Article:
The post-war period: 1953–1965 basic wage inquiries

Updated time

Last updated

20 December 2016

During this period inquiries into the basic wage were conducted, and there was considerable debate about the relative importance to be placed on capacity to pay or the cost of living as measured by the consumer price index. However, the Court then Commission consistently rejected trade union applications to re-establish a formal system of wage indexation based on the consumer price index, consistent with the rejection of such an approach in 1953. Instead inquiries were held at which all relevant economic and social factors were considered and given different weight according to the circumstances.

In 1953 the Court decided that wage indexation was not compatible with the ‘capacity to pay’ principle, and brought it to an end, including the removal of automatic adjustment clauses in awards[1]:

‘There is no ground for assuming that the capacity to pay will be maintained at the same level or that it will rise or fall co-incidentally with the purchasing-power of money. In other words, the principle or basis of assessment having been economic capacity at the time of assessment, it seems to the Court altogether inappropriate to assume that the economy will continue at all times thereafter to be able to bear the equivalent of that wage, whatever may be its money terms. Whatever justification there may be for applying such an adjustment system (to a wage assessed according to national economic capacity) in a closed economy, there can, so it seems to the Court, be none in an economy such as ours where so much of our productive effort depends for its value upon prices of exports and imports beyond the control of any Australian authority.’[2]

After bringing to an end quarterly wage indexation, the Court said:

‘... we now specifically intimate that it will be to the total industry of the country that the Court will ultimately pay regard in assessing the capacity of the community to pay a foundation wage. In fine, time and energy will be saved in future cases if the parties to disputes will direct their attention to the broader aspects of the economy, such as are indicated by a study of the following matters:-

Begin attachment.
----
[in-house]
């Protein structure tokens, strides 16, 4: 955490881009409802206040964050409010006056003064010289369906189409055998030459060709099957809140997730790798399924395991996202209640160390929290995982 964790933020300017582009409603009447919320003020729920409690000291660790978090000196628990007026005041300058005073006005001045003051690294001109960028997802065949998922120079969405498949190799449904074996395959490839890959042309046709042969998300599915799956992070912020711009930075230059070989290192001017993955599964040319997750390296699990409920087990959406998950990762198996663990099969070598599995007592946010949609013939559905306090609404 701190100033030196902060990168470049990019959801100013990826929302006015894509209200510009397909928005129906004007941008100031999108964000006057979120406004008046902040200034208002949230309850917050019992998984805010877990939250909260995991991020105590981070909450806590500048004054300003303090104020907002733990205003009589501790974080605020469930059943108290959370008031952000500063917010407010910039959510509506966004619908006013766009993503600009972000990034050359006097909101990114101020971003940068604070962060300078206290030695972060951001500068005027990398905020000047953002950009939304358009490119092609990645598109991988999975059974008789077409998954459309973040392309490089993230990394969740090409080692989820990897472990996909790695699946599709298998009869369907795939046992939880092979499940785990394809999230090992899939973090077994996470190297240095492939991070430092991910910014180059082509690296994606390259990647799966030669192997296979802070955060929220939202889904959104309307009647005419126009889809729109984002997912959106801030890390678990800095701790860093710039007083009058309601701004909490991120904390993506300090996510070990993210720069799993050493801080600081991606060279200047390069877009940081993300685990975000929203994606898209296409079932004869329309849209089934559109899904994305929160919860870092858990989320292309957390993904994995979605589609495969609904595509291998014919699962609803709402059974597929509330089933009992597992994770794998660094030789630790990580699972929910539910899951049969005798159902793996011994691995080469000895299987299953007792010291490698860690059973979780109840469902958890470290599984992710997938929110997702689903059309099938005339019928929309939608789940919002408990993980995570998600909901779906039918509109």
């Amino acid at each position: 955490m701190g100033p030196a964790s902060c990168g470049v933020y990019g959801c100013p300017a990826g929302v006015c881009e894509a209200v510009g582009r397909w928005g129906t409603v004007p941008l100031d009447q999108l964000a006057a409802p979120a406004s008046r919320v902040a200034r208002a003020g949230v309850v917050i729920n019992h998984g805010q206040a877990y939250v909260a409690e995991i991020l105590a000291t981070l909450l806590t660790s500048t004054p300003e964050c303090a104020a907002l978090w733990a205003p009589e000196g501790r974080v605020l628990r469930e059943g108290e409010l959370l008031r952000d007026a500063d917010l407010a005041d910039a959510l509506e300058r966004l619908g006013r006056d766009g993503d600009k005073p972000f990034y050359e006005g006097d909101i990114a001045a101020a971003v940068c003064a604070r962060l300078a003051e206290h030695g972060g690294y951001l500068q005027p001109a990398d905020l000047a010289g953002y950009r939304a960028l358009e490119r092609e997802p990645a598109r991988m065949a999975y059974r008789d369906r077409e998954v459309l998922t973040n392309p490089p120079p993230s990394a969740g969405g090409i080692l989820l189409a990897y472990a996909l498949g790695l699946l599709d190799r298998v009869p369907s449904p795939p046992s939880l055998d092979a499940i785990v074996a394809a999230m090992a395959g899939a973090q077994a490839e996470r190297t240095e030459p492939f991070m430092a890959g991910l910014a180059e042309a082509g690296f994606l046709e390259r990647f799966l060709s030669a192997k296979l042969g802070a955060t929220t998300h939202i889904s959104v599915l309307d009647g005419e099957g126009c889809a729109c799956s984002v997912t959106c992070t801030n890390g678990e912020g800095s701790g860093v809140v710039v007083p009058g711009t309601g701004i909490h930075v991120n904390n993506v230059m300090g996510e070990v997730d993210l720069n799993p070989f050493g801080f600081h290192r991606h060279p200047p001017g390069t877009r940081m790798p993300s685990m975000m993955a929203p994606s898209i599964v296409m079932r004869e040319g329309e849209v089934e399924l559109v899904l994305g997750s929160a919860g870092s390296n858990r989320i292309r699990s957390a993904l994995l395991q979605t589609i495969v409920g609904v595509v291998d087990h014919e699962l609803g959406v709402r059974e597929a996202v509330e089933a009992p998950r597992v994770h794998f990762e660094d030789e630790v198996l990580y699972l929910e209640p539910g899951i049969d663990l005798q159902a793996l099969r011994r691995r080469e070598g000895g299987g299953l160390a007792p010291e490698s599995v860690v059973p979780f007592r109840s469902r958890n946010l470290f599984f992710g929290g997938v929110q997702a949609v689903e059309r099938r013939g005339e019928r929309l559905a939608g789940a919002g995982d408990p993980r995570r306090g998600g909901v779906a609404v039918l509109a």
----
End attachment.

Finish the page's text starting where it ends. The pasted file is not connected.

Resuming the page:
Employment.
Investment.
Production and Productivity.
Overseas Trade.
Overseas Balances.
Competitive position of secondary industry.
Retail Trade.’[3]

The basic wage was increased at Basic Wage inquiries as follows:

  • 1956—10 shilling increase[4]
  • 1957—10 shilling increase[5]
  • 1958—5 shilling increase[6]
  • 1959—15 shillings a week increase[7]
  • 1961—12 shillings a week[8]
  • 1964—20 shillings a week increase[9]

Claims by employers for a reduction or by trade unions for an increase in the basic wage were refused in 1952-53[10], 1960[11], and 1965[12].

Wage indexation was not introduced again until 1975. Trade unions frequently sought its reintroduction, and employers opposed it. However, ‘the needs principle’, which included changes to the cost of living, was a consideration given weight in all decisions.

Margins were adjusted more infrequently, and at separate hearings. 

Footnotes

[1]Basic Wage Inquiry (1952-1953) 77 CAR 477

[2]Ibid, p.497

[3]Basic Wage Inquiry 1953 (1953) 77 CAR 477 at 509-510

[4]Basic Wage Inquiry 1956 (1956) 84 CAR 157

[5]Basic Wage Inquiry 1957 (1957) 87 CAR 437

[6]Basic Wage Inquiry 1958 (1958) 89 CAR 284

[7]Basic Wage Inquiry 1959 (1959) 91 CAR 680

[8]Basic Wage Inquiry 1961 (1961) 97 CAR 376

[9]Basic Wage Inquiry (1964) 106 CAR 629

[10]Basic Wage Inquiry (1952-53) 77 CAR 477

[11]Basic Wage Inquiry (1960) 94 CAR 313

[12]Basic Wage Inquiry (1965) AILR 324